conduit means terminating at said discharge end for training a second flow of gas upon the fuel layer entrained by said first flow and exiting from said inner tube, at least said second flow of gas being of oxidizing character, thereby dispersing the fuel in the gas admixed therewith.

2. A fuel injector as defined in claim 1 wherein said conduit means forms an annular gap, converging on the tube axis, around said discharge end for training said second flow of gas at an acute angle onto the exiting fuel/gas stream.

3. A fuel injector as defined in claim 2 wherein said conduit means forms a jacket around said tube, said second flow of gas passing through an annular duct between said tube and said jacket to said gap.

4. A fuel injector as defined in claim 3 wherein said 5. A fuel injector as defined in claim 3, further comprising flow-guiding means in said space for imparting a swirling motion to said second flow of gas ahead of said gap.

6. A fuel injector as defined in claim 3 wherein said tube and said jacket are relatively axially adjustable for varying the effective width of said gap.

7. A fuel injector as defined in claim 3, further comprising an axially inwardly pointing cone at said discharge end for defining with said tube a constricted exit channel for said fuel/gas stream in the vicinity of said gap.

8. A fuel injector for a blast furnace, comprising:

a tube provided with a discharge end and connected at its opposite end to a supply of liquid fuel to be atomized;

guide means in said tube directing an entering stream of said fuel toward the tube wall as a peripheral layer progressing toward said discharge end;

a set of nozzles traversing said tube wall between said guide means and said discharge end for admitting into said tube a first flow of gas with a velocity component toward said discharge end and with exertion of radially outward pressure upon said layer to reduce the thickness thereof; and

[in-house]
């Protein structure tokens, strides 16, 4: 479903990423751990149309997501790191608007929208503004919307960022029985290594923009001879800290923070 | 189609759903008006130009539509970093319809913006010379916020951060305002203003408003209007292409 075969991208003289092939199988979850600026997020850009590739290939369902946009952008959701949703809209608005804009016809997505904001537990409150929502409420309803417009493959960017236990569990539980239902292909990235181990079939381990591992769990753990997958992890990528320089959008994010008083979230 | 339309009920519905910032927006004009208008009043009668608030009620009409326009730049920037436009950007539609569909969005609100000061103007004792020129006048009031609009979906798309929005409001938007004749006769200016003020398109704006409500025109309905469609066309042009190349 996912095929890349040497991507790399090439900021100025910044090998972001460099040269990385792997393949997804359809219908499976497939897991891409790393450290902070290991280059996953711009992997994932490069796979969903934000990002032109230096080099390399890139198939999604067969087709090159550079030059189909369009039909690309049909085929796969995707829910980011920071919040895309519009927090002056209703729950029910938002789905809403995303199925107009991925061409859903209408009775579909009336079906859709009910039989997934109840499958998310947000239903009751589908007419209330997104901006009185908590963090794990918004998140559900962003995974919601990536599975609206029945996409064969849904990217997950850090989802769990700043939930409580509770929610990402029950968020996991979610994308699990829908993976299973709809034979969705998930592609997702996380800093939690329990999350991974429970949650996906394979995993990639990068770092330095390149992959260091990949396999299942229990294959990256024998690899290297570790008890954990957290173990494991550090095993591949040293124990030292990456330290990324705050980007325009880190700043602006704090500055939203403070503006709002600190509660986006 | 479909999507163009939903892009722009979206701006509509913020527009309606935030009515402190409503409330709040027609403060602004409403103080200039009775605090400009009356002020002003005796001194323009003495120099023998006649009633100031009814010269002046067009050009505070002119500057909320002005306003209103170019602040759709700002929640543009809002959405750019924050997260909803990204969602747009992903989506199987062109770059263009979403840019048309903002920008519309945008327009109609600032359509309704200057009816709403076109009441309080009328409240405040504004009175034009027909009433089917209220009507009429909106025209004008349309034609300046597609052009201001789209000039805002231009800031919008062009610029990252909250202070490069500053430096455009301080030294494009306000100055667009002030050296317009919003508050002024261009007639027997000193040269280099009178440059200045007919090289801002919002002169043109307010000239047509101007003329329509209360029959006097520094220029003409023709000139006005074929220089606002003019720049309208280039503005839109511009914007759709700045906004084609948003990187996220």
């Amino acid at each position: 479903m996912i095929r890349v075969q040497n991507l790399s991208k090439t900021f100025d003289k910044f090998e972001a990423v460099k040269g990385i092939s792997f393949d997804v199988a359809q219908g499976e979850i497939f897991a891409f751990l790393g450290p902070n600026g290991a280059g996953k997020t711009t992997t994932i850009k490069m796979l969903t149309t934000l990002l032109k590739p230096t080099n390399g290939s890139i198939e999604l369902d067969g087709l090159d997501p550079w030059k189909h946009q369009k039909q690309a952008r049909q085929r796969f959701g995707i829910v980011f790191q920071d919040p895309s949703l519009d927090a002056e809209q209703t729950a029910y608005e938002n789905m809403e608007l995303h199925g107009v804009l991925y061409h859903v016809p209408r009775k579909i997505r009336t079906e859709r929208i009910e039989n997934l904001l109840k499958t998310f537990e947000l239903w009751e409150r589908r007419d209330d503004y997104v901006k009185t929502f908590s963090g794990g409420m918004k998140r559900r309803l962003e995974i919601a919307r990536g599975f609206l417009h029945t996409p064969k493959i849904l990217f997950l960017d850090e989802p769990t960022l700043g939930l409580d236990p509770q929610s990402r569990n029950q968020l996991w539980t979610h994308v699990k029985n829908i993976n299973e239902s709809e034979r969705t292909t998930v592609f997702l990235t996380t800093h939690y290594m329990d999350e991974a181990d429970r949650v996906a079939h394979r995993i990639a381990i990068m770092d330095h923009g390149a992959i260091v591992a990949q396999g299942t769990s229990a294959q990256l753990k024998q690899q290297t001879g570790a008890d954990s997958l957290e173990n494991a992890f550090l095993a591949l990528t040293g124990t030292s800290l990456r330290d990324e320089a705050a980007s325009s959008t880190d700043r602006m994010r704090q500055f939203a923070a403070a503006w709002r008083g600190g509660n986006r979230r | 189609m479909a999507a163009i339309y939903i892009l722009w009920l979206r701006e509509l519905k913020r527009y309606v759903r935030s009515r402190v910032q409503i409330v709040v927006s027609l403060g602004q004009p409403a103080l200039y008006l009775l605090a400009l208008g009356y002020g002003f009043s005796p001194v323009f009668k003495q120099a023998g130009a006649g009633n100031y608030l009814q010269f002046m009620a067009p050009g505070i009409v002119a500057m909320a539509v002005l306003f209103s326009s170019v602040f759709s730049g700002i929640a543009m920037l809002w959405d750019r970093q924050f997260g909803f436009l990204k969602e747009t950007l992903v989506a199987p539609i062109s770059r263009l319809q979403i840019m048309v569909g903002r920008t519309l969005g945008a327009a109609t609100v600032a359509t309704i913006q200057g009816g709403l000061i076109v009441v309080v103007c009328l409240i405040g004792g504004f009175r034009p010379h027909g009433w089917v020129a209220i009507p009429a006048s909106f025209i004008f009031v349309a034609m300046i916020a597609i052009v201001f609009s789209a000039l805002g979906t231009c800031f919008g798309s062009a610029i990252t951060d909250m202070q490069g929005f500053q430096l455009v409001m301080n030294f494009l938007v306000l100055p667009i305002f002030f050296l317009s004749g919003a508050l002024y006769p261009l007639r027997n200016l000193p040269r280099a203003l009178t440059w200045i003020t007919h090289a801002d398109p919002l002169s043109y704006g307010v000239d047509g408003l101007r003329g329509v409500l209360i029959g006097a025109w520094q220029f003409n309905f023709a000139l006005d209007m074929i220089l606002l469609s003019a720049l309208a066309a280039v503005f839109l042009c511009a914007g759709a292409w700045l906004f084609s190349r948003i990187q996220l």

conduit means forming a jacket around said tube and defining therewith an annular duct for the conveyance of the second flow of gas to said discharge end, said jacket forming around said discharge end an annular gap converging on the tube axis for training a second flow of gas at an acute angle upon the fuel layer entrained by said first flow and exiting from said inner tube, at least said second flow of gas being of oxidizing character, thereby dispersing the fuel in the gas admixed therewith, said nozzles communicating with said annular duct for branching said first flow of gas off said second flow of gas.

9. A fuel injector as defined in claim 8 wherein said nozzles are skew to the tube axis for imparting a generally helicoidal motion to said first flow of gas.

10. A fuel injector for a blast furnace, comprising:

a tube provided with a discharge end and connected at its opposite end to a supply of liquid fuel to be atomized;

guide means in said tube directing an entering stream of said fuel toward the tube wall as a peripheral layer progressing toward said discharge end;

feed means between said guide means and said discharge end for admitting into said tube a first flow of gas with a velocity component toward said discharge end and with exertion of radially outward pressure upon said layer to reduce the thickness thereof;

conduit means forming a jacket around said tube and defining therewith an annular duct for the conveyance of a second flow of gas to said discharge end, said jacket forming around said discharge end an annular gap converging on the tube axis for training said second flow of gas upon the fuel layer entrained by said first flow and exiting from said inner tube, at least said second flow of gas being of oxidizing character, thereby dispersing the fuel in the gas admixed therewith; and